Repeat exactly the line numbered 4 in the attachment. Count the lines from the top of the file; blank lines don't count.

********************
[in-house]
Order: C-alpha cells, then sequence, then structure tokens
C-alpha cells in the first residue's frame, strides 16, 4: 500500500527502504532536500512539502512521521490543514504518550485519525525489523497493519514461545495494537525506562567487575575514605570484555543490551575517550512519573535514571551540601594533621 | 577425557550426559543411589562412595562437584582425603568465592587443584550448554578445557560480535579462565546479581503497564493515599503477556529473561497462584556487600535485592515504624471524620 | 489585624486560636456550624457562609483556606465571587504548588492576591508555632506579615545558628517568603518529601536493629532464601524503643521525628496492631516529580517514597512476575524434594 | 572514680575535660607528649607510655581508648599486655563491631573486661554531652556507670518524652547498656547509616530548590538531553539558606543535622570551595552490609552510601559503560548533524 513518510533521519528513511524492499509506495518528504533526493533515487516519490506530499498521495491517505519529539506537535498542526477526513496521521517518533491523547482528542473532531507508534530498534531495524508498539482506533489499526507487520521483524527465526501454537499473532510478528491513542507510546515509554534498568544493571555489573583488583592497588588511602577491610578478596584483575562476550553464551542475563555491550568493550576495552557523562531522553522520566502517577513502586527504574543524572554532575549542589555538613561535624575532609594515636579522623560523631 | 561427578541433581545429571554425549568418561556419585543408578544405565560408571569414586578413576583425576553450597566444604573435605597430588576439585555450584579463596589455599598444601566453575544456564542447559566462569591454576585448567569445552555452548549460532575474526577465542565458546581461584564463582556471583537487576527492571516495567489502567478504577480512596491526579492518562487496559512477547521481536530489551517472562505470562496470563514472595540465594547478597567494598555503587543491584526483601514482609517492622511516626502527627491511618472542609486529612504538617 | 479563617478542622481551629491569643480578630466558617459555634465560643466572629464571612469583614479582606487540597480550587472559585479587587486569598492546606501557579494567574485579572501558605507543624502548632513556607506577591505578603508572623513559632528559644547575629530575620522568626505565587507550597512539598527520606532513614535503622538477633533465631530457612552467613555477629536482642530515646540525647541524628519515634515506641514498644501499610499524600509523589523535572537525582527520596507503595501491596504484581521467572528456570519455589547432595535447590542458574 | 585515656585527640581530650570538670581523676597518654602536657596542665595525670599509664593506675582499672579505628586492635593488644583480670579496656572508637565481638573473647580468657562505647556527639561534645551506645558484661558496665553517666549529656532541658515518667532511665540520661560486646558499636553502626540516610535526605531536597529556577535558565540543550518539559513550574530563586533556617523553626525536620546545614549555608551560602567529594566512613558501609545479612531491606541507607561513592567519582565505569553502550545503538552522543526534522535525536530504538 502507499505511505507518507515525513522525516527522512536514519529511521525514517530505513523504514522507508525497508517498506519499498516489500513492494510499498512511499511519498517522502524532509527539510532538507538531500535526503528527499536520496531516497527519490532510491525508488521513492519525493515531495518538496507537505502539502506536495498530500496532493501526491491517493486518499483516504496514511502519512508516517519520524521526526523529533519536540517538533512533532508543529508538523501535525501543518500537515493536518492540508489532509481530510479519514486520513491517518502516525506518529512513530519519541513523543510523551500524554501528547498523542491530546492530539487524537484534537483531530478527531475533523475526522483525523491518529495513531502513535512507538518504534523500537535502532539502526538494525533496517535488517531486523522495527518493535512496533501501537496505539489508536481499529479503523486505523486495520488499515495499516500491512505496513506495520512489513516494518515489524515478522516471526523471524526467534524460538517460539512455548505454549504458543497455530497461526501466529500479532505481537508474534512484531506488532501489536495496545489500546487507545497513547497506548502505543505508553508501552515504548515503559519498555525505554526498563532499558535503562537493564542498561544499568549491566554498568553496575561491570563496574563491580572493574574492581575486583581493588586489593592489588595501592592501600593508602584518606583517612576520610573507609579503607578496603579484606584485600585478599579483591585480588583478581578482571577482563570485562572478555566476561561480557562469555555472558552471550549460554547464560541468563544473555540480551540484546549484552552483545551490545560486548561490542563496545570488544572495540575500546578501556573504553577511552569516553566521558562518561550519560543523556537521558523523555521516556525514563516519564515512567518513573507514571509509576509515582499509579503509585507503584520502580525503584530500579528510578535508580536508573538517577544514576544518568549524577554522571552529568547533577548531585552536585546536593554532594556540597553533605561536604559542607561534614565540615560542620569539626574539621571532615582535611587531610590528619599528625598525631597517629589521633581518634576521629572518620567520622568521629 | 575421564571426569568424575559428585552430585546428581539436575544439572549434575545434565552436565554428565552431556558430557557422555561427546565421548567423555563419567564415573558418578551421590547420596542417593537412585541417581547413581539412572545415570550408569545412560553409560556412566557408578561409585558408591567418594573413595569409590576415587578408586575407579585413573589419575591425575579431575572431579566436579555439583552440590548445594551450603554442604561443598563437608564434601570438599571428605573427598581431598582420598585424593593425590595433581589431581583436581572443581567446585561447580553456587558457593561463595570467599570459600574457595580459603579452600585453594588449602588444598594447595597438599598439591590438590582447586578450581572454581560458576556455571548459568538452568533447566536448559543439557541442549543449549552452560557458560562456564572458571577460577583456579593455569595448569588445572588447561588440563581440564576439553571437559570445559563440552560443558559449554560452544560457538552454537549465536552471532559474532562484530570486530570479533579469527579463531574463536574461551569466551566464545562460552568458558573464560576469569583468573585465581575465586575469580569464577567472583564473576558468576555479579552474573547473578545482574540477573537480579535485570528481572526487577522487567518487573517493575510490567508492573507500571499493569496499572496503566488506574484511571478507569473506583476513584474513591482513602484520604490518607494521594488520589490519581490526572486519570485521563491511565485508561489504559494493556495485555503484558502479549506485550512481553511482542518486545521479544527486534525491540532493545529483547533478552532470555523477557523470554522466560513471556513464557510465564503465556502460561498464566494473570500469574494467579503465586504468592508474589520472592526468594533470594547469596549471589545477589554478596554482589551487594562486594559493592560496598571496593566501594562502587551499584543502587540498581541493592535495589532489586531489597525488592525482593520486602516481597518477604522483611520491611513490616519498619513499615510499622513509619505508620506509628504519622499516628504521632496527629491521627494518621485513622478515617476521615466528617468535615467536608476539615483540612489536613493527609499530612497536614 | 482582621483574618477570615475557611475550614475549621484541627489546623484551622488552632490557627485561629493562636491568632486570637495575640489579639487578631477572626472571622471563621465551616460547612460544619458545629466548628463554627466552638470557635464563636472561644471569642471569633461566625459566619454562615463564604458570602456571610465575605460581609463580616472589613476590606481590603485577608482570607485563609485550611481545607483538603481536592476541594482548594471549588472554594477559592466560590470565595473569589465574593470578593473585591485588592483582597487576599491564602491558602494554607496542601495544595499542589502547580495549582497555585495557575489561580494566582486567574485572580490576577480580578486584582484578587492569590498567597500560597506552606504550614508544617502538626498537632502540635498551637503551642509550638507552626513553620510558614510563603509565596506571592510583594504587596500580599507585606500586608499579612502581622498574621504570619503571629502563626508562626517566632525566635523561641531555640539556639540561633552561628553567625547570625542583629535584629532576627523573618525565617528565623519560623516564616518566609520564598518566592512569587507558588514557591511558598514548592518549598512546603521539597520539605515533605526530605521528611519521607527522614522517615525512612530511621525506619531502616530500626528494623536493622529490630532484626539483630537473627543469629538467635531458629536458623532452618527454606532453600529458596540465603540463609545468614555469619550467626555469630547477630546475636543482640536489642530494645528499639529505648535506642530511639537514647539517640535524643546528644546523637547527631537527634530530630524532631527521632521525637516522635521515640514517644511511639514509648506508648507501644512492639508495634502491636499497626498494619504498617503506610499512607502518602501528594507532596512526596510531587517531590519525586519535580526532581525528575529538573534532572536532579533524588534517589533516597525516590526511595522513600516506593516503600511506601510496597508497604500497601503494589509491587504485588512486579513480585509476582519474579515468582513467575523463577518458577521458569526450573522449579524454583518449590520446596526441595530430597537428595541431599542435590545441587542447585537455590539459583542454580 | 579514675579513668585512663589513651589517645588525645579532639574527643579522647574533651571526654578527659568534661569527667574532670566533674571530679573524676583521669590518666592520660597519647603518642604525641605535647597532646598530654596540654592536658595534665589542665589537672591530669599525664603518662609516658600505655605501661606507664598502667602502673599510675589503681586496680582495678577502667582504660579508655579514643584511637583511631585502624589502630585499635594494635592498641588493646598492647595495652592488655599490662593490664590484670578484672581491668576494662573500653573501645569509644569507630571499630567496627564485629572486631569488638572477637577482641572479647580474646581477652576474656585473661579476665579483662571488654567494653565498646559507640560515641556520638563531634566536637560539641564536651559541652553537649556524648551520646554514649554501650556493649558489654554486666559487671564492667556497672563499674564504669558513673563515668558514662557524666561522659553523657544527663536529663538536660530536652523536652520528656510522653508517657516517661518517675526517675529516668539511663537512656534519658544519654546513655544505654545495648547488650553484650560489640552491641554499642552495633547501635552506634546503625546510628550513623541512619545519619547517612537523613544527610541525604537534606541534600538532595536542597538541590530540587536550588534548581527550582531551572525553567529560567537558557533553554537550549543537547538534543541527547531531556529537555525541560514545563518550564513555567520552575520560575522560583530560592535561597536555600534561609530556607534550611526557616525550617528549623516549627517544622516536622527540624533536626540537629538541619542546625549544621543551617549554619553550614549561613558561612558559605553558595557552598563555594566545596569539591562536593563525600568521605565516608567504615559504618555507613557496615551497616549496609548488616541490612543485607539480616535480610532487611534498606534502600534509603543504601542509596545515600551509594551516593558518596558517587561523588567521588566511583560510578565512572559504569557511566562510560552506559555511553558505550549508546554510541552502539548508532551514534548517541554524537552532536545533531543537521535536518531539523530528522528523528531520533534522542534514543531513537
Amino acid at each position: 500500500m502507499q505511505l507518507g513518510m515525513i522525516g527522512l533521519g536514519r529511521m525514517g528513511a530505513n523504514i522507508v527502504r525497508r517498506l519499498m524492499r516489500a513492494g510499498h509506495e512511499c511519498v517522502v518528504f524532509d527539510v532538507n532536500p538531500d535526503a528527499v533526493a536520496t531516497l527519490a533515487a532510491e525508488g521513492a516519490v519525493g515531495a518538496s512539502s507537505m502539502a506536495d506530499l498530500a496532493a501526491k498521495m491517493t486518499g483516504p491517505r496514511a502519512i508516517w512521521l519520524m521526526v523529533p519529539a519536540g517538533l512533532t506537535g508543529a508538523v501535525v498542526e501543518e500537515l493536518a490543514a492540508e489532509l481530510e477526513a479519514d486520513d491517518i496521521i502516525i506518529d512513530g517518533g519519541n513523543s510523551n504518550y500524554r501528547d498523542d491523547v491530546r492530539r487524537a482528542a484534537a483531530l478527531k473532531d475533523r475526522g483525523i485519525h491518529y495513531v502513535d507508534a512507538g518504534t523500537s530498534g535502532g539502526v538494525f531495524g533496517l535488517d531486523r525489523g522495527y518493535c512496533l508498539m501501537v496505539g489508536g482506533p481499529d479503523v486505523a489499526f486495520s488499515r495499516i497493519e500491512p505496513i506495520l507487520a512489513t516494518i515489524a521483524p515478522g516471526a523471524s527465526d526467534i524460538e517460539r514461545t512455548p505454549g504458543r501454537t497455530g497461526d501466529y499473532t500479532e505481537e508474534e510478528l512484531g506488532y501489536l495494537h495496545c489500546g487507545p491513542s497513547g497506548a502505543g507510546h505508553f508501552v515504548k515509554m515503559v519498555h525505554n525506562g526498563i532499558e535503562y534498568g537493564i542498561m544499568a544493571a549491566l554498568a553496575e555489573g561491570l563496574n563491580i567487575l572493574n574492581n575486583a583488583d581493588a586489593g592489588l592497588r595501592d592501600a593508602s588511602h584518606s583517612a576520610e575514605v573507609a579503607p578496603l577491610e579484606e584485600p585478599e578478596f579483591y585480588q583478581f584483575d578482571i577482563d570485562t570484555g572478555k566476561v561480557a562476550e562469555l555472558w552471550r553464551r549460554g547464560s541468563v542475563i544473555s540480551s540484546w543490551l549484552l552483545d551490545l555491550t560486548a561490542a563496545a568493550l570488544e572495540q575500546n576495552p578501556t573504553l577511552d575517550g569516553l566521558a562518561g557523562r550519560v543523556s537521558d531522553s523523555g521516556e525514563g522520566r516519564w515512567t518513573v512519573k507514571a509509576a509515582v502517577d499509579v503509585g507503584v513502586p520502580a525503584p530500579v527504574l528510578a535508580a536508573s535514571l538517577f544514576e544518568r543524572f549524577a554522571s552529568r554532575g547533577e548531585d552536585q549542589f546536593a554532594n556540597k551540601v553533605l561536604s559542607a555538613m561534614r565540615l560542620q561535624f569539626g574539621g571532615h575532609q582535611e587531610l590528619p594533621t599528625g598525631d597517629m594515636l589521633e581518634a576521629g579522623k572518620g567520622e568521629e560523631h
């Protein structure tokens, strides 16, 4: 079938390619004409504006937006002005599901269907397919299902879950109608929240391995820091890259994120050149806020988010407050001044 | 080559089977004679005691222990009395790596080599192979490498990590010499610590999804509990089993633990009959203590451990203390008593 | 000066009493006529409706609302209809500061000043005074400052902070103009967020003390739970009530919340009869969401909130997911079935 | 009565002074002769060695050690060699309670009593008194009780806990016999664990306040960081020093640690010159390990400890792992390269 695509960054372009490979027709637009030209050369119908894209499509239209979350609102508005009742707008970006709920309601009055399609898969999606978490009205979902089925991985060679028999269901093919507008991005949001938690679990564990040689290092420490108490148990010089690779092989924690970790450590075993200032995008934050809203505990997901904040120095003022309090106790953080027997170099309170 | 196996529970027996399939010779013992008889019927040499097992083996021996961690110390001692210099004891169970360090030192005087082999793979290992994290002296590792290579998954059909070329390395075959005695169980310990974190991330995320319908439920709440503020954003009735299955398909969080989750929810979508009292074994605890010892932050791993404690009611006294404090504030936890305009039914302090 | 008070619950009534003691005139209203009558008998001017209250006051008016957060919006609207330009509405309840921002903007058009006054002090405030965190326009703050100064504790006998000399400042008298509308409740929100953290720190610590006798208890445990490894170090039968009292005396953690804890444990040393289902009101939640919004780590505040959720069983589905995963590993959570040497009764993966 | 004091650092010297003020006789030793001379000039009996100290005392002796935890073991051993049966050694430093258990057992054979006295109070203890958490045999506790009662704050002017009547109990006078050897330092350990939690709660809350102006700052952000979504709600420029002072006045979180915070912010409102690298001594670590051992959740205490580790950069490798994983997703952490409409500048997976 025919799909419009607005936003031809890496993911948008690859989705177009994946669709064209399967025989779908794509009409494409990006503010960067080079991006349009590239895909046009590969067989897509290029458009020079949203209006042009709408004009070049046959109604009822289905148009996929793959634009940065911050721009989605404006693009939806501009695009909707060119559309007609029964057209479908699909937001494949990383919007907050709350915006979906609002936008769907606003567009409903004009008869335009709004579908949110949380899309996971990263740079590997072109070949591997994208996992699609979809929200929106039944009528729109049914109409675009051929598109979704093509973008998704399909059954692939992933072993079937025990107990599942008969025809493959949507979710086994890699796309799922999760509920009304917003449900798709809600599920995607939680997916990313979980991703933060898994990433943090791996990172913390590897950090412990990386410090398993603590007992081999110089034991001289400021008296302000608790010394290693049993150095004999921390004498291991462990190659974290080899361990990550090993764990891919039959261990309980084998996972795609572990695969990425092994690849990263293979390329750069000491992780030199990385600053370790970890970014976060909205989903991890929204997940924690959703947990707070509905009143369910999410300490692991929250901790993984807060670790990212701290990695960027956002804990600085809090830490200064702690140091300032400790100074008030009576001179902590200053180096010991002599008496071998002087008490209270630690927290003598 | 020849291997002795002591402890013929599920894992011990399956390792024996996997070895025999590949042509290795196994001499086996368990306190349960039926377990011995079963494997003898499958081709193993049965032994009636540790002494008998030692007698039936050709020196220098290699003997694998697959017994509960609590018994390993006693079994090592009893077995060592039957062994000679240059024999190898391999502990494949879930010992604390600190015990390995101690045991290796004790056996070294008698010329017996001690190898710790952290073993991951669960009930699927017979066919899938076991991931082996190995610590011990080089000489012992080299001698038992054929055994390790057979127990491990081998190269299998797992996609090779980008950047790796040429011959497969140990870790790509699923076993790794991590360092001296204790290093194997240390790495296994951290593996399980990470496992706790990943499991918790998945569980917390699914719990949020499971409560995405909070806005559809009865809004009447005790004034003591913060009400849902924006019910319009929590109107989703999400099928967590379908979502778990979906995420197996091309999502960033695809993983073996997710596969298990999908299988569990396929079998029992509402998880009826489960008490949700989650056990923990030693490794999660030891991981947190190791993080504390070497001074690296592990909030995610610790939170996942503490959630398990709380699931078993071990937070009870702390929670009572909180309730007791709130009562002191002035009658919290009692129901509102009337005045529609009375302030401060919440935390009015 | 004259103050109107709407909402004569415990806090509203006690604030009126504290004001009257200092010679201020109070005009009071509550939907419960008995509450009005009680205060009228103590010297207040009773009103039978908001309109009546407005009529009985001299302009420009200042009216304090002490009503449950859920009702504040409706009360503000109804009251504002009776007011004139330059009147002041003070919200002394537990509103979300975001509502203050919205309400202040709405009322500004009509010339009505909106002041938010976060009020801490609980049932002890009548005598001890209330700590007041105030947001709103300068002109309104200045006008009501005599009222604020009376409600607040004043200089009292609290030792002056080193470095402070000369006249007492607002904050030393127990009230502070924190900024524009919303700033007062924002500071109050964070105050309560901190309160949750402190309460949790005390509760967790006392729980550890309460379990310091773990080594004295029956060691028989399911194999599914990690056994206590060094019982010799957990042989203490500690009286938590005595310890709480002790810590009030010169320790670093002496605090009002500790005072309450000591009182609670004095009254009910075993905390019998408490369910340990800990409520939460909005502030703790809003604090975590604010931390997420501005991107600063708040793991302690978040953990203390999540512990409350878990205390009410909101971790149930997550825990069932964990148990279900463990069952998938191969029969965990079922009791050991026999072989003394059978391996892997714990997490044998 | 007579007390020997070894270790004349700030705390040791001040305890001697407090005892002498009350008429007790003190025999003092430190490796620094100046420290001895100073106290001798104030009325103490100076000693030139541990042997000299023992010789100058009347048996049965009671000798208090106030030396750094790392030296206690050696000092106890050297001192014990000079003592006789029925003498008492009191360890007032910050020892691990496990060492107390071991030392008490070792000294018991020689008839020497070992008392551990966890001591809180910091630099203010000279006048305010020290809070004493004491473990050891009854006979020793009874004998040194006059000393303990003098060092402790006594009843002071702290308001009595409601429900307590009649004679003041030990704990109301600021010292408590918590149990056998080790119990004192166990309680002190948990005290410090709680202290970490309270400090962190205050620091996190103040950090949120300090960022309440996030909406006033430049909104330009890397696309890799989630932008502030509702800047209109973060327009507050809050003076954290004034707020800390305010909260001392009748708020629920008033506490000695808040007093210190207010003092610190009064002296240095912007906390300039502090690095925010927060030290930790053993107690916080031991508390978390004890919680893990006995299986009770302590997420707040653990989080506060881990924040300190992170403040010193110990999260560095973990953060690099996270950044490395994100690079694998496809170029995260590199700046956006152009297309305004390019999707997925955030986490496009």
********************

Amino acid at each position: 500500500m502507499q505511505l507518507g513518510m515525513i522525516g527522512l533521519g536514519r529511521m525514517g528513511a530505513n523504514i522507508v527502504r525497508r517498506l519499498m524492499r516489500a513492494g510499498h509506495e512511499c511519498v517522502v518528504f524532509d527539510v532538507n532536500p538531500d535526503a528527499v533526493a536520496t531516497l527519490a533515487a532510491e525508488g521513492a516519490v519525493g515531495a518538496s512539502s507537505m502539502a506536495d506530499l498530500a496532493a501526491k498521495m491517493t486518499g483516504p491517505r496514511a502519512i508516517w512521521l519520524m521526526v523529533p519529539a519536540g517538533l512533532t506537535g508543529a508538523v501535525v498542526e501543518e500537515l493536518a490543514a492540508e489532509l481530510e477526513a479519514d486520513d491517518i496521521i502516525i506518529d512513530g517518533g519519541n513523543s510523551n504518550y500524554r501528547d498523542d491523547v491530546r492530539r487524537a482528542a484534537a483531530l478527531k473532531d475533523r475526522g483525523i485519525h491518529y495513531v502513535d507508534a512507538g518504534t523500537s530498534g535502532g539502526v538494525f531495524g533496517l535488517d531486523r525489523g522495527y518493535c512496533l508498539m501501537v496505539g489508536g482506533p481499529d479503523v486505523a489499526f486495520s488499515r495499516i497493519e500491512p505496513i506495520l507487520a512489513t516494518i515489524a521483524p515478522g516471526a523471524s527465526d526467534i524460538e517460539r514461545t512455548p505454549g504458543r501454537t497455530g497461526d501466529y499473532t500479532e505481537e508474534e510478528l512484531g506488532y501489536l495494537h495496545c489500546g487507545p491513542s497513547g497506548a502505543g507510546h505508553f508501552v515504548k515509554m515503559v519498555h525505554n525506562g526498563i532499558e535503562y534498568g537493564i542498561m544499568a544493571a549491566l554498568a553496575e555489573g561491570l563496574n563491580i567487575l572493574n574492581n575486583a583488583d581493588a586489593g592489588l592497588r595501592d592501600a593508602s588511602h584518606s583517612a576520610e575514605v573507609a579503607p578496603l577491610e579484606e584485600p585478599e578478596f579483591y585480588q583478581f584483575d578482571i577482563d570485562t570484555g572478555k566476561v561480557a562476550e562469555l555472558w552471550r553464551r549460554g547464560s541468563v542475563i544473555s540480551s540484546w543490551l549484552l552483545d551490545l555491550t560486548a561490542a563496545a568493550l570488544e572495540q575500546n576495552p578501556t573504553l577511552d575517550g569516553l566521558a562518561g557523562r550519560v543523556s537521558d531522553s523523555g521516556e525514563g522520566r516519564w515512567t518513573v512519573k507514571a509509576a509515582v502517577d499509579v503509585g507503584v513502586p520502580a525503584p530500579v527504574l528510578a535508580a536508573s535514571l538517577f544514576e544518568r543524572f549524577a554522571s552529568r554532575g547533577e548531585d552536585q549542589f546536593a554532594n556540597k551540601v553533605l561536604s559542607a555538613m561534614r565540615l560542620q561535624f569539626g574539621g571532615h575532609q582535611e587531610l590528619p594533621t599528625g598525631d597517629m594515636l589521633e581518634a576521629g579522623k572518620g567520622e568521629e560523631h